knickerbocker wrote:A few questions (I've read through most of the recent pages, but I'm sorry if some of these have been answered):
1) 1 UChi student I spoke with said he's on some kind of meal plan, which he likes (he lives next to the school). Anyone else on it? Is it good? I'd love not have to cook.
2) Is there any decent housing, besides New Grad, within walking distance (like, half a mile or less) of the law school? I walked a block south of the law school, and things got sketch fast. Within a block, there are a boarded up windows, etc.
3) Does having a car make life a lot easier? Can I park easily right by the law school?
4) Do you take exams in the law school building or do you take them at home? If the latter, then living close seems like a major advantage.
5) Is it true that a Whole Foods is opening up near Regents? (I know it sounds silly, but that would really improve people's quality of life.)
6) All this talk of no grade inflation is turning me off. It seems like grade inflation is good for students. I know that what really counts is your ranking, but if I'm ranked at the median with an A-, that still sounds better than being ranked at the median with a B. How real is this whole no grade inflation thing. I believe that about 24% percent of each class gets an A-range grade and 24% gets a C-range grade. Is that true?
Thanks, everyone (especially Dany) for replying to us 0Ls.
1L here, taking the ones that I know anything about:
2) I know a few people who live in apartments around 61st Street, within a couple blocks or so of the school, and they seem to be happy with where they live. The area south of the school is probably the "sketchiest" part of Hyde Park, but the prevailing wisdom is that you'll be fine north of 63rd.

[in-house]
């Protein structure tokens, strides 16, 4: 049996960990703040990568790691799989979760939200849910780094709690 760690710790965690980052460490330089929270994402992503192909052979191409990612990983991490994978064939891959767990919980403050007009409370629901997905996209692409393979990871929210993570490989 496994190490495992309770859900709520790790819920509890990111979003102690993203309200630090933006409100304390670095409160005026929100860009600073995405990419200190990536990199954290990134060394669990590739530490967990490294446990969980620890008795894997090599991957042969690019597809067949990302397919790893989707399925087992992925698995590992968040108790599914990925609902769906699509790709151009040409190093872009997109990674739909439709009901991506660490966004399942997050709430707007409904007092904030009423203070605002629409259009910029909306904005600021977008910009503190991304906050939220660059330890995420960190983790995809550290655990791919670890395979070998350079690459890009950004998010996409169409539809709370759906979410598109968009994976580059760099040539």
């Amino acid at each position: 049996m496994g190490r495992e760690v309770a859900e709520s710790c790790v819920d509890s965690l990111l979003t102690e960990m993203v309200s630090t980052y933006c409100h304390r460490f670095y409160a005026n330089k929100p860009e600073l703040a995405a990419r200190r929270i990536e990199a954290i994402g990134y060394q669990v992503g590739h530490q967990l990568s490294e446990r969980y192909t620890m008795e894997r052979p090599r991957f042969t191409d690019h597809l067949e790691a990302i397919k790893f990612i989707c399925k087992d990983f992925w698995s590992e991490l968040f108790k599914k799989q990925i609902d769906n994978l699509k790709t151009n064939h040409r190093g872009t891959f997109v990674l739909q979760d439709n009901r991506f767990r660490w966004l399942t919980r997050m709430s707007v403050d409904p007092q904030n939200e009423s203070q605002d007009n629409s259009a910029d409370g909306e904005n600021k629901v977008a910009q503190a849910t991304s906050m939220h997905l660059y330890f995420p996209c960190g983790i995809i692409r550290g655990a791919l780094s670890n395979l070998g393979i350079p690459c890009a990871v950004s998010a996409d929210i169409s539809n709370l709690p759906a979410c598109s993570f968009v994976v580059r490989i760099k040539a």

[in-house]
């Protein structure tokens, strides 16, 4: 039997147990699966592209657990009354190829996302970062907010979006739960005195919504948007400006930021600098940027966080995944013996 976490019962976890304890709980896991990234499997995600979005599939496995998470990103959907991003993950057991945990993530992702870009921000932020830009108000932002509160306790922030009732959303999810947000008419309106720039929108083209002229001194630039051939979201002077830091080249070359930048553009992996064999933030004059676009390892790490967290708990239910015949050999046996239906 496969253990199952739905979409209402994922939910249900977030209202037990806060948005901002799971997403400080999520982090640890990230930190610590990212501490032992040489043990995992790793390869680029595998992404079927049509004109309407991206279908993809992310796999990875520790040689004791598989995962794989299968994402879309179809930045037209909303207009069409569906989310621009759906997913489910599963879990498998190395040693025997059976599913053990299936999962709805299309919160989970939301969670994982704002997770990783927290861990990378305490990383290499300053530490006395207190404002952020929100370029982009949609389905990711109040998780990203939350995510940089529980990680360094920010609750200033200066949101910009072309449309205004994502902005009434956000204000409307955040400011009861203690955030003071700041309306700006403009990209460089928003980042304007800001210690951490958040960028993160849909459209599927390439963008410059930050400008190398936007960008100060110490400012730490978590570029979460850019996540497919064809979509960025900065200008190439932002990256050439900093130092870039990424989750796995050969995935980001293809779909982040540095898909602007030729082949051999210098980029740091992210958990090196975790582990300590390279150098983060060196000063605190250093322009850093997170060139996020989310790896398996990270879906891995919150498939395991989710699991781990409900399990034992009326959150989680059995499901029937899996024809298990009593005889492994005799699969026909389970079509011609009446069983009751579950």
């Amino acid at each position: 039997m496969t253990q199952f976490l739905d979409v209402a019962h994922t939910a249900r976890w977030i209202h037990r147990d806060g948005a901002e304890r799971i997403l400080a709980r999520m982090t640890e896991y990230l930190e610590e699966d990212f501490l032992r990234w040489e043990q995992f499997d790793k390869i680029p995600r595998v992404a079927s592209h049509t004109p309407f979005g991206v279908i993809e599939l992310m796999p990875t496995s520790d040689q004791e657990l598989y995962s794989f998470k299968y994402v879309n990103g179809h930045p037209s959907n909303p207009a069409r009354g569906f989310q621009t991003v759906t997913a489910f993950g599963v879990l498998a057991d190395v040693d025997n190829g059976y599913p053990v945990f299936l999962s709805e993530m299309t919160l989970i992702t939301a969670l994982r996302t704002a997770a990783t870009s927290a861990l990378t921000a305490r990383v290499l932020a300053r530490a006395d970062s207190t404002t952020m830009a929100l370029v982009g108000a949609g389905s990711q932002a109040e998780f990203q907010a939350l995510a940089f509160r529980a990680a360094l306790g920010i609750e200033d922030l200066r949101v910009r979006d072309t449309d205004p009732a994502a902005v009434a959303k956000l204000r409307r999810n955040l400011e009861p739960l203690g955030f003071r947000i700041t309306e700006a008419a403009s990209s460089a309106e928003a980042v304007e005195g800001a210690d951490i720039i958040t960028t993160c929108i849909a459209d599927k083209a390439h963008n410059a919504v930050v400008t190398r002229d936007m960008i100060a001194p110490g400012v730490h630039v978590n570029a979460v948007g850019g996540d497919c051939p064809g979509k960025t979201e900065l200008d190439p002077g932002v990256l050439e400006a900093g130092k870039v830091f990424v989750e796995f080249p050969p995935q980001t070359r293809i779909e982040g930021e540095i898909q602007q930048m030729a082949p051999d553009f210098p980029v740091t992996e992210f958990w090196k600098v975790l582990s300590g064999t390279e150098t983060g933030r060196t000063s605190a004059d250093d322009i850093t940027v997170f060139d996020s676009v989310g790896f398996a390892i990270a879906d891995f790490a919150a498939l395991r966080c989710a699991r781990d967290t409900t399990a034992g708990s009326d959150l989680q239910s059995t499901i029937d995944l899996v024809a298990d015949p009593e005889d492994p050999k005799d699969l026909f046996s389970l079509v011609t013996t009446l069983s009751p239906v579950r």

3) I don't have a car here and it's never been a problem. I would guess that this is also the case for at least half of my classmates. This question has been fielded in this thread in the past, and I think others' answers are the same. It's easy to get out of Hyde Park, and having a car can be a major hassle in the winter. Parking by the law school is difficult, unless you come to school really early.
4) There are eight-hour take-home exams that you can take anywhere, including the law school (I took mine at home) and three-hour in-class exams. 1Ls this year have either one or two pure take-home exams (out of eight exams), depending on elective. I'm not sure what you mean about living closer being an advantage, but it almost certainly isn't for take-home exam purposes.
5) This is correct, though it's not slated to open until Summer 2014.
6) Well, all talk of the aesthetic appeal of having a median A- vs. a median B goes out the window when you consider our wacky grading system. Not being an employer, I can't verify this, but it's entirely plausible that some employers appreciate that Chicago is holding the line on grading instead of allowing the median to rise (or just doing away with letter grades altogether). Besides, [much of] legal hiring, from my understanding, only cares about your rank anyway, so your actual grades are pretty irrelevant.
Students aren't privy to grading distributions unless professors make them known. I have to imagine, though, that many professors are pretty generous about not using many grades under median, since they don't have to follow any distribution other than making a 177 the median. From what I've heard, one Elements professor gave almost a quarter of the class A/A- grades (180+) and only a handful of grades lower than a B- (173 or lower).